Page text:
advertisement
Home » News » Risk of Dementia May Be Overstated

Risk of Dementia May Be Overstated

According to a new UK study, people with memory problems are less at risk of developing dementia than previously thought.

A five-year review analyzed data from 41 studies and dovetails with a government focus to establish memory clinics in every town in the UK.

The research led by Dr. Alex Mitchell from the University of Leicester Department of Cancer Studies and Molecular Medicine was carried out with Dr. Shiri-Feshki of Nottinghamshire Healthcare NHS Trust.

Dr. Mitchell said: “This new research suggests that people with mild cognitive impairment (MCI) appear to have a lower risk of progressing to dementia than previously believed.

“Mild cognitive impairment (MCI) is an important disorder of memory and related areas found in about 1 in 6 people seen in general practice. The condition can occur in mid or late life and until recently most doctors told people with MCI that their risk of developing dementia was up to 15 percent per year making deterioration almost inevitable within 5 to 10 years.

“Our research found that the proportion of people who progressed was 10 percent per year in high risk groups and in fact only 5 percent per year in low risk groups. Moreover only a minority (20-40%) of people developed dementia even after extended follow-up and the risk appeared to reduce slightly with time.

“These results should be seen as positive for those with memory problems even for those that struggle with the kind of memory tests given by the GP or in a memory clinic. There is a large effort to find out who is most at risk of further decline as well to find strategies that might slow down such progress.”

GPs have often been reluctant to give a diagnosis of MCI because of its consequences but this current finding should encourage clinicians to identify people with memory problems. Many such individuals stay stable for a long period and a substantial number also improve.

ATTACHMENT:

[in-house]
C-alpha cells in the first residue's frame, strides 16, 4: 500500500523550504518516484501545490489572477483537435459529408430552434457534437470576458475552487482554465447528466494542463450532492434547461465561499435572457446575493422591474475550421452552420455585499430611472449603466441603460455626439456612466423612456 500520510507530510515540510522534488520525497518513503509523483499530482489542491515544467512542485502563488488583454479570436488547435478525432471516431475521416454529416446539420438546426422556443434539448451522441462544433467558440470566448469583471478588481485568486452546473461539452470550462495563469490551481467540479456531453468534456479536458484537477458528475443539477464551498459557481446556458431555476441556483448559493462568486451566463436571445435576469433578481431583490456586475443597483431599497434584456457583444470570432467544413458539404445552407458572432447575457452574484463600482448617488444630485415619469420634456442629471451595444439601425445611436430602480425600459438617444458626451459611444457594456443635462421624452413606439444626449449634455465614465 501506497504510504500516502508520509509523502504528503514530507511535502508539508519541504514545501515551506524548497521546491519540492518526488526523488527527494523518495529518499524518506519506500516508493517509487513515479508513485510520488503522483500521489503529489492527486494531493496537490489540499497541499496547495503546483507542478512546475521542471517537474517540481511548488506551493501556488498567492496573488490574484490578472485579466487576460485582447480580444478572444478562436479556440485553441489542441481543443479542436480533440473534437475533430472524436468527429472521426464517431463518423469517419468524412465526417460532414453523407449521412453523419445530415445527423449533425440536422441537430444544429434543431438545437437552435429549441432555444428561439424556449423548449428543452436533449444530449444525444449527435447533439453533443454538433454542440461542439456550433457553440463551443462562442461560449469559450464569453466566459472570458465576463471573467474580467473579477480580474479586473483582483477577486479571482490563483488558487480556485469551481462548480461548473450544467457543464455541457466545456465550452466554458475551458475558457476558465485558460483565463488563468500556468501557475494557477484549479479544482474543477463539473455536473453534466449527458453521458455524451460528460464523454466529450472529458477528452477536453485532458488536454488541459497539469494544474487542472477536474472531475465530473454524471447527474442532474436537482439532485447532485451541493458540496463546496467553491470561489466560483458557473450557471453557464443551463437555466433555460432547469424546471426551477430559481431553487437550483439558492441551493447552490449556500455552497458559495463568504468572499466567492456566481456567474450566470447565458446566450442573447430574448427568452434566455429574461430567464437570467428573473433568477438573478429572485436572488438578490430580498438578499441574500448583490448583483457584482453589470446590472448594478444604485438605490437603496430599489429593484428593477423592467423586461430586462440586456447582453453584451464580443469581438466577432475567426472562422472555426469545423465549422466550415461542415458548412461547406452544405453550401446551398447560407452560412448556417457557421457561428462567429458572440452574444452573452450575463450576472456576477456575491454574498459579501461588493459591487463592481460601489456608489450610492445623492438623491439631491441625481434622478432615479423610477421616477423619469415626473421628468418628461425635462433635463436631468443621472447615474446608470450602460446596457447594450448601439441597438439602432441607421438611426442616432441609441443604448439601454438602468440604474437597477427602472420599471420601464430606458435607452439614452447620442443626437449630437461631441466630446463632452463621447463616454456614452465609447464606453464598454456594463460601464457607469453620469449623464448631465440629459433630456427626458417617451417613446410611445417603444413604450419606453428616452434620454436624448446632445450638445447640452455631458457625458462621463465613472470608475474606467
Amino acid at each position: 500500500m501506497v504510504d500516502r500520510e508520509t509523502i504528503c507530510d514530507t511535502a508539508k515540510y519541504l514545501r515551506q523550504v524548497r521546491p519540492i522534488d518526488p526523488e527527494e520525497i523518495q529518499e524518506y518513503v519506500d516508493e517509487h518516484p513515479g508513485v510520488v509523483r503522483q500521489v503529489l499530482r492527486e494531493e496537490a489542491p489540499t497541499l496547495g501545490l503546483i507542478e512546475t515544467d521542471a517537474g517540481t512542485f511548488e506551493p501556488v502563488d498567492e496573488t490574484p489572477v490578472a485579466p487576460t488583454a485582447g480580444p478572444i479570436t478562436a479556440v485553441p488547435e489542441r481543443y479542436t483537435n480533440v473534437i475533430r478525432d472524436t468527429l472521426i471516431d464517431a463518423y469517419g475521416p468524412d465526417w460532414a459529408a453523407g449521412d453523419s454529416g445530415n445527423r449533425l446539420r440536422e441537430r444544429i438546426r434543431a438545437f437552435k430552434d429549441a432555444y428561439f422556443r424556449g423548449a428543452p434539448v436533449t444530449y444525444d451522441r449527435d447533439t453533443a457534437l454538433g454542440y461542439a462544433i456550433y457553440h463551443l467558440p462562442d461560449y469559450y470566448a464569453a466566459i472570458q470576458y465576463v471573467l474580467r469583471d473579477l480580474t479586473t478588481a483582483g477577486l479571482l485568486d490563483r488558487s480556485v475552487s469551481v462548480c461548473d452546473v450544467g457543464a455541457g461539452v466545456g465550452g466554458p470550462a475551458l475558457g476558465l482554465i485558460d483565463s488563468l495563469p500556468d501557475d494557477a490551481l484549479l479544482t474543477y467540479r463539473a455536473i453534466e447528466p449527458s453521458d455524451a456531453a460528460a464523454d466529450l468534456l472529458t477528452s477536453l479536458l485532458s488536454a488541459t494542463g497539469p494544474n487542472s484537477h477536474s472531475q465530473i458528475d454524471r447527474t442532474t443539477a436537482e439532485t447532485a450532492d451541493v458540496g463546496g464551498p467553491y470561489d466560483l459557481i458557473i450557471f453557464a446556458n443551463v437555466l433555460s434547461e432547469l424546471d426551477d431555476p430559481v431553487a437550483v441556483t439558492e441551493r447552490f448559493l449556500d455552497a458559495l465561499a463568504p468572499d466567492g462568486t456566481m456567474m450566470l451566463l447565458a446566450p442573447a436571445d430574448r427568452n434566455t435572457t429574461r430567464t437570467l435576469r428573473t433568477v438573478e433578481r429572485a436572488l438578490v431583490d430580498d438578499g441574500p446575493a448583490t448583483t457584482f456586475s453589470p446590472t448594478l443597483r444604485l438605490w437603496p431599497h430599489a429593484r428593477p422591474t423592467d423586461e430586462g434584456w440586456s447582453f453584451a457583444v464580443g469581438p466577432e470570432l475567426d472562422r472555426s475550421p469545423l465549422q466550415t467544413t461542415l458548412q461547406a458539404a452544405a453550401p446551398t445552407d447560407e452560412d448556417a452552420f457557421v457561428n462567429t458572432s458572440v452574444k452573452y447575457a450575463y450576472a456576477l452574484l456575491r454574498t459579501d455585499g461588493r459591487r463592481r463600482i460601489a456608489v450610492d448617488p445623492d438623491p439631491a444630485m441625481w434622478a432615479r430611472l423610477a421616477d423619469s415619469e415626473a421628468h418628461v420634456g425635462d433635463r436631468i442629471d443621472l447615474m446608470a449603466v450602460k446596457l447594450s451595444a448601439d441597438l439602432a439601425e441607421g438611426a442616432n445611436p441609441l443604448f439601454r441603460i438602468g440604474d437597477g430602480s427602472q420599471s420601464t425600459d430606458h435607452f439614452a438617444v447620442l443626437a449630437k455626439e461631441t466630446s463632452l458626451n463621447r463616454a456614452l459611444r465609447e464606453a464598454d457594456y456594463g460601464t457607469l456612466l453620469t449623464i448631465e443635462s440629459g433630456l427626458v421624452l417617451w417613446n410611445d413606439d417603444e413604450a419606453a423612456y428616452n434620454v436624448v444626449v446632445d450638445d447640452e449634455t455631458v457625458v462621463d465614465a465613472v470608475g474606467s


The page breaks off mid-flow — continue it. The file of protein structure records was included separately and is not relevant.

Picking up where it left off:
There are at least 1 million people in the UK with MCI without dementia. In February the government announced funding for a specialized memory clinic in every town giving important focus on this often overlooked condition.

The research is published in Acta Psychiatrica Scandinavica.

Source: University of Leicester

Risk of Dementia May Be Overstated

Rick Nauert PhD

Rick Nauert, PhDDr. Rick Nauert has over 25 years experience in clinical, administrative and academic healthcare. He is currently an associate professor for Rocky Mountain University of Health Professionals doctoral program in health promotion and wellness. Dr. Nauert began his career as a clinical physical therapist and served as a regional manager for a publicly traded multidisciplinary rehabilitation agency for 12 years. He has masters degrees in health-fitness management and healthcare administration and a doctoral degree from The University of Texas at Austin focused on health care informatics, health administration, health education and health policy. His research efforts included the area of telehealth with a specialty in disease management.

APA Reference
Nauert PhD, R. (2015). Risk of Dementia May Be Overstated. Psych Central. Retrieved on October 23, 2018, from https://psychcentral.com/news/2009/03/24/risk-of-dementia-may-be-overstated/4925.html

 

Scientifically Reviewed
Last updated: 6 Oct 2015
Last reviewed: By John M. Grohol, Psy.D. on 6 Oct 2015
Published on PsychCentral.com. All rights reserved.